After selling her first startup, Roxanne Bras Petraeus has raised $50M for her most recent venture, Ethena.
On the Dealmakers Show, Roxanne shared how her earlier experiences in the Army helped prepare her for the challenges of entrepreneurship, what the transition from founder to CEO is like, and the fun she has had fundraising, including signing term sheets while in labor.
Listen to the full podcast episode and review the transcript here.
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Roxanne Bras Petraeus was born into a military family in Texas. Through NATO, her father transferred from the Dutch Air Force to the US Army. Her mother was also in the US Air Force.
After her father became a commercial airline pilot, they ended up moving to what she describes as the “definitely weird” Disney planned community of Celebration in Orlando, Florida.
All of that travel and starting over in new environments certainly instilled some ability to adapt quickly and make new friends in this future entrepreneur.
When it came time for college Roxanne was accepted to Harvard. Coming from Europe, her dad found the concept of paying tens of thousands of dollars for an education — which is free in most countries — a little absurd. So, she ended up joining ROTC as a way to pay her way through school.
That meant she found herself jumping out of airplanes, and eventually deploying to Afghanistan. It is an experience she now describes as being like a vaccine for stress and the daily battles entrepreneurship brings.
From the military Roxanne says she gained great experience in dealing with tough situations, and how to get yourself back to a mental place where you can make good decisions quickly. She also got to see great leaders, and leadership in action first hand, observing how they were able to conduct themselves in the wildest situations, de-escalate issues, and manage their troops.
In the business world, Roxanne highlights surrounding yourself with the right people, and spending time working out and spending time with family outside of work as ways to keep things in perspective, and stay composed.
On returning from Afghanistan Roxanne found herself on a Rhodes Scholarship studying at Oxford for a Masters of Philosophy in International Relations.
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Making The Decision To Sell Your Startup
One of the pain points Roxanne came across in the army was trying to eat well when you are so busy. It’s a problem one of her classmates was also thinking about.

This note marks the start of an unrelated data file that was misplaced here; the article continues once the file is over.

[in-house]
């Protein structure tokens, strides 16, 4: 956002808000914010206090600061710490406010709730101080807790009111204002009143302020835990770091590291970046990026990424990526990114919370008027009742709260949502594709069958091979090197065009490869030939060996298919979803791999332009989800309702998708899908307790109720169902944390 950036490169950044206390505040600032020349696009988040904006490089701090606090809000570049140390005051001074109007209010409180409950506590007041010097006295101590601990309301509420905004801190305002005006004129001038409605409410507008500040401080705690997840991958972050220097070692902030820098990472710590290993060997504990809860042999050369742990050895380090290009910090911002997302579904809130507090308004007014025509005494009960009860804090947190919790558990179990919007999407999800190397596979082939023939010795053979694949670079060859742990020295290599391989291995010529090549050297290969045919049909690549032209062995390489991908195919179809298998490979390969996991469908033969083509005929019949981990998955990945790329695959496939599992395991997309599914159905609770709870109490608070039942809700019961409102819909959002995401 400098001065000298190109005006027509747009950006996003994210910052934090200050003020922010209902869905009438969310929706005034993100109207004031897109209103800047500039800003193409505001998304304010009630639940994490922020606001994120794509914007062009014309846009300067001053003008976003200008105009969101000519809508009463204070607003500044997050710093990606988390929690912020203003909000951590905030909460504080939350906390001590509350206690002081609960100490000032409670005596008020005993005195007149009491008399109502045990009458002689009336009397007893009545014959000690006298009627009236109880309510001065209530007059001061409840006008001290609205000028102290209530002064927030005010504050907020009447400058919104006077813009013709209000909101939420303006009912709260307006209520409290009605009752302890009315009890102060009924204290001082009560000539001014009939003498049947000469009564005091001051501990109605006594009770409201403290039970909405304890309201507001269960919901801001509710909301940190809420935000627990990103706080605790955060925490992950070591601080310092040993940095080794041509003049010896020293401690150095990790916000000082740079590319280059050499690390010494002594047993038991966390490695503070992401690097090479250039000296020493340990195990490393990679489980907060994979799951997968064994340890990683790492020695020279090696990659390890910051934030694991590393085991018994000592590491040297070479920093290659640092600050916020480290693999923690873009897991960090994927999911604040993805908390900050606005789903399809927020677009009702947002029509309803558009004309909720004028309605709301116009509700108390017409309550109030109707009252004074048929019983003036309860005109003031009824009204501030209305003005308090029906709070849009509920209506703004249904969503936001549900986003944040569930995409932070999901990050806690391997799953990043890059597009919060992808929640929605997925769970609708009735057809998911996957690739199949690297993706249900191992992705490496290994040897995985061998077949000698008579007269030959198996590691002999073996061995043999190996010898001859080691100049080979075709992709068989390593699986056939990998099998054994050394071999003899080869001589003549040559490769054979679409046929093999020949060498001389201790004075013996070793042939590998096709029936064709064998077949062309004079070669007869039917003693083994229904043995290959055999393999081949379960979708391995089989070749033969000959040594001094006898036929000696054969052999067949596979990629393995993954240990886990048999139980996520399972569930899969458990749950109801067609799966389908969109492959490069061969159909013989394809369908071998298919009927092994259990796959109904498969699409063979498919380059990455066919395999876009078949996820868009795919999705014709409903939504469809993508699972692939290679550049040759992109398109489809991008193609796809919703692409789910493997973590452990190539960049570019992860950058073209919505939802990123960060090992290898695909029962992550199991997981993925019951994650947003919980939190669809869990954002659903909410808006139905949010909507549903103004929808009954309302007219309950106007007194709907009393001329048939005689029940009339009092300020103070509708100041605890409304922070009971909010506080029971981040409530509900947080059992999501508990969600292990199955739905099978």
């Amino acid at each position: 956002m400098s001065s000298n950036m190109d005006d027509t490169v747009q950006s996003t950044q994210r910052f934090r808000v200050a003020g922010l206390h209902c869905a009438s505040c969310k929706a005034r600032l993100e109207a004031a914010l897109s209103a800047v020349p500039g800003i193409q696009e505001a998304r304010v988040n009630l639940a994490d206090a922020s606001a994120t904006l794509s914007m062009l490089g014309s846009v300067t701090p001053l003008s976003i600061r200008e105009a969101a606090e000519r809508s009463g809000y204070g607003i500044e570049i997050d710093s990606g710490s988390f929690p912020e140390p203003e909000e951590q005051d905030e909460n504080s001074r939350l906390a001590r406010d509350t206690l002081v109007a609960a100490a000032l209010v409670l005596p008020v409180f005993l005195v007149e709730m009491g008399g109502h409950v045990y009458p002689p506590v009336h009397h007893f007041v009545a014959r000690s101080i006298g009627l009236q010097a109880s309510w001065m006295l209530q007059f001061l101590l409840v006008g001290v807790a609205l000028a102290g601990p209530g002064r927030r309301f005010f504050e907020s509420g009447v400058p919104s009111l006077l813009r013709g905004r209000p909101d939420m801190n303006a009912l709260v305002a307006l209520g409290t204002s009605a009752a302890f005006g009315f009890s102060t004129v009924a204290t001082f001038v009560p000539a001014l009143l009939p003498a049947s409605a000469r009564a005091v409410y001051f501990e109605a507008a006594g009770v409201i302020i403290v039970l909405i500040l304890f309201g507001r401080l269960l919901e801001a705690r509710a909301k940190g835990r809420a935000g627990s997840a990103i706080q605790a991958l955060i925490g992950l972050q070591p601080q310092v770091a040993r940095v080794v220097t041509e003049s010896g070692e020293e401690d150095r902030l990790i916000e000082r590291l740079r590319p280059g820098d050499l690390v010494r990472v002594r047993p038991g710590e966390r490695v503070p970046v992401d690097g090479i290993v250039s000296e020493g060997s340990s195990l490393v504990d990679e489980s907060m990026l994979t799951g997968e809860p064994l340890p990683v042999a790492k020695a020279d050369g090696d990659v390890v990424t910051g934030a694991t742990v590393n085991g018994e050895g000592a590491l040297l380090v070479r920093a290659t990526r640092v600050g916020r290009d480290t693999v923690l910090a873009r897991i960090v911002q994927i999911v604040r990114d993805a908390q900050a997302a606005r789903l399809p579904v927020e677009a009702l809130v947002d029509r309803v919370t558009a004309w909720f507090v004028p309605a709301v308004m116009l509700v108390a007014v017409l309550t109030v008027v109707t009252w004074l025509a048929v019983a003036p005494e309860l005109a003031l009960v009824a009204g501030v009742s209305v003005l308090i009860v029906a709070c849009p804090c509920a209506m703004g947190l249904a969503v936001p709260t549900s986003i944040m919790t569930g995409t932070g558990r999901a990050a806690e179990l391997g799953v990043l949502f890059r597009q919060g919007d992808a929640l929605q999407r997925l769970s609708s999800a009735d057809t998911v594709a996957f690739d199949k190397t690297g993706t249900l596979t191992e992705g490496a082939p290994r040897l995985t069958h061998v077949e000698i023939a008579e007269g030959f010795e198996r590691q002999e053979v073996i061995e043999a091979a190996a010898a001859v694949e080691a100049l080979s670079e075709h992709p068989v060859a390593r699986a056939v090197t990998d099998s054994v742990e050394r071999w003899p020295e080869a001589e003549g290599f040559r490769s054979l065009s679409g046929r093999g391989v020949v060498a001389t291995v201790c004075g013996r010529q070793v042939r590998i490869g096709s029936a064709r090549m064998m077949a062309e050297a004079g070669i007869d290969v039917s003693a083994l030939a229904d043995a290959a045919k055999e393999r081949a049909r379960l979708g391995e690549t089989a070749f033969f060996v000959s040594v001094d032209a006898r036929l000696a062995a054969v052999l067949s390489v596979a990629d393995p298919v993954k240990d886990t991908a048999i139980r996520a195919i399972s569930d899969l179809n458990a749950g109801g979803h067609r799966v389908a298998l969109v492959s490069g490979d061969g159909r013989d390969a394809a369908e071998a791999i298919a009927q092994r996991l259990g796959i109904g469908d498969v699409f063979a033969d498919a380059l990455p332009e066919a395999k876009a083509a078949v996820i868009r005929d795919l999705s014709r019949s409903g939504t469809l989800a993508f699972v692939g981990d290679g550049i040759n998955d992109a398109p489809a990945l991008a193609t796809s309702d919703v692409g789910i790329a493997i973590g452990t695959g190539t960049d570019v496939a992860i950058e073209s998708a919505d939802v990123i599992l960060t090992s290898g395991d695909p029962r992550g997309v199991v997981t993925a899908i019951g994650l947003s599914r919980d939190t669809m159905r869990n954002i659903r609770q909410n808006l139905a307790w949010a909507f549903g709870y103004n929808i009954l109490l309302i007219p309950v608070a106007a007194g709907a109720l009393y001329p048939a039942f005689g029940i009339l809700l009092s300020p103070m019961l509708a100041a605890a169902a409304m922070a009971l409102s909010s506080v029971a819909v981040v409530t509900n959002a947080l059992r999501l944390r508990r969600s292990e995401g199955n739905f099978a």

They banded together to found and bootstrap Supper Meals. A startup using commercial kitchens and professional chefs to deliver healthy meals to a suburban audience, like young families.
At this first startup Roxanne says that bootstrapping meant they didn’t have much leverage. Especially on their time. It wasn’t quite a lifestyle business or self-sustaining enough to be really huge. Their customers were passionate about it, and the retention was great. The cofounders just weren’t sure that they wanted to spend the next 10 years working away like that.
Through a series of conversations with their network, they found a good home for the company in an acquisition.
Exiting your first company like this is always an accomplishment. It also informs you of what the full lifecycle of a startup business is like. In this case it certainly also prepared this entrepreneur to make an even better transition from being a founder, to becoming a CEO in her next venture.
Instead of trying to wear all the hats herself, today, this CEO focuses on delegating to her great executives and department heads, and helping them solve their problems. Even though leaders always have to be ready to jump in and fill the gaps when they occur.
After the exit Roxanne also put in a stint at consulting with McKinsey. It was an opportunity get familiar with many industries and talk to founders and CEOs everyday, while finding interesting business ideas.
This also advanced her skills in breaking down big problems, and solving them. Which is essentially what you are doing as a CEO all day, every day.
The next pain point that led to founding a business was the inefficiency and ineffectiveness of corporate training. Whether it was compliance or risk training, she saw corporations wasting employees’ time with unengaging check-the-box systems that didn’t even improve company culture.
When she talked through idea with a senior partner, they ended up offering to become an angel investor. That was yet another signal that gave her the confidence to make the leap again.
Together with a new cofounder they launched Ethena, a SaaS startup that automates complianceworkflows and delivers the training in a much more engaging way at the “moments that matter.”
They’ve already signed up big clients like Netflix, Pinterest, and Zoom, and have grown to around 70 employees.
Signing Term Sheets While Giving Birth
To date, Ethena has raised over $50M, through a Series B round.
The term sheet for their Seed extension round was signed while Roxanne was in the hospital giving birth to her baby.
Along the funding journey she says that she has enjoyed the transition from just the storytelling and selling the future vision, to showing up with the data and proof of their execution. WIth their own investors either preempting new rounds, or going out to bring in other investors to participate.
Storytelling is everything which is something that Roxanne Bras was able to master. Being able to capture the essence of what you are doing in 15 to 20 slides is the key. For a winning deck, take a look at the pitch deck template created by Silicon Valley legend, Peter Thiel (see it here) where the most critical slides are highlighted.
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Listen in to the full podcast episode to find out more, including:
- The future of training and actionable data
- Roxanne’s top advice when thinking about starting your own company